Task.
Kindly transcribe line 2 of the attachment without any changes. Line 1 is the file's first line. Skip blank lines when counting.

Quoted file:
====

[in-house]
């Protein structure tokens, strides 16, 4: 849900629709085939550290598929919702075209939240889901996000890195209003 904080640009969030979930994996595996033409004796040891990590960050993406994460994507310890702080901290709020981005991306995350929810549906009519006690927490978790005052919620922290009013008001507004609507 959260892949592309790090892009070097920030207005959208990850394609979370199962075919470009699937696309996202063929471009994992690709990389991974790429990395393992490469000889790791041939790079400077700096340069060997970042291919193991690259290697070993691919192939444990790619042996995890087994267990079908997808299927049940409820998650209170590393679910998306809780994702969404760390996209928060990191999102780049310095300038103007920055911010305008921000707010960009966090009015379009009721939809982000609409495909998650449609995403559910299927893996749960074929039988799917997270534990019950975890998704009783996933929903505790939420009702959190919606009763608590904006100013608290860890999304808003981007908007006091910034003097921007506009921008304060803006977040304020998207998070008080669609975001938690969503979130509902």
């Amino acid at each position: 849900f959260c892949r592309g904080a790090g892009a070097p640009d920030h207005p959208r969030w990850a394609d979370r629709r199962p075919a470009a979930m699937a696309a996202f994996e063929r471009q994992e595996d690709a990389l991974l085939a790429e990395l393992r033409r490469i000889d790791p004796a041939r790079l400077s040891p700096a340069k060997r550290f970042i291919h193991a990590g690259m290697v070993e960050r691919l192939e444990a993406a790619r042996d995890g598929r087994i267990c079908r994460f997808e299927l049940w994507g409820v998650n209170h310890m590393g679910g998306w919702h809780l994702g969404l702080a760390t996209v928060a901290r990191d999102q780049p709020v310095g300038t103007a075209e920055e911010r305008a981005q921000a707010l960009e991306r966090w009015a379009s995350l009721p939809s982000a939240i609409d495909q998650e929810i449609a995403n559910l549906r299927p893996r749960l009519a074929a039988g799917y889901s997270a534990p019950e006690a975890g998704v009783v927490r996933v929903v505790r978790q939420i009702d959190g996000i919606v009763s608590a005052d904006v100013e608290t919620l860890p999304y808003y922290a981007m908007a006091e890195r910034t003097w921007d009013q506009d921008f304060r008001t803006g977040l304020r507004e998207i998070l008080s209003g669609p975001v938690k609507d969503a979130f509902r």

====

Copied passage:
């Protein structure tokens, strides 16, 4: 849900629709085939550290598929919702075209939240889901996000890195209003 904080640009969030979930994996595996033409004796040891990590960050993406994460994507310890702080901290709020981005991306995350929810549906009519006690927490978790005052919620922290009013008001507004609507 959260892949592309790090892009070097920030207005959208990850394609979370199962075919470009699937696309996202063929471009994992690709990389991974790429990395393992490469000889790791041939790079400077700096340069060997970042291919193991690259290697070993691919192939444990790619042996995890087994267990079908997808299927049940409820998650209170590393679910998306809780994702969404760390996209928060990191999102780049310095300038103007920055911010305008921000707010960009966090009015379009009721939809982000609409495909998650449609995403559910299927893996749960074929039988799917997270534990019950975890998704009783996933929903505790939420009702959190919606009763608590904006100013608290860890999304808003981007908007006091910034003097921007506009921008304060803006977040304020998207998070008080669609975001938690969503979130509902």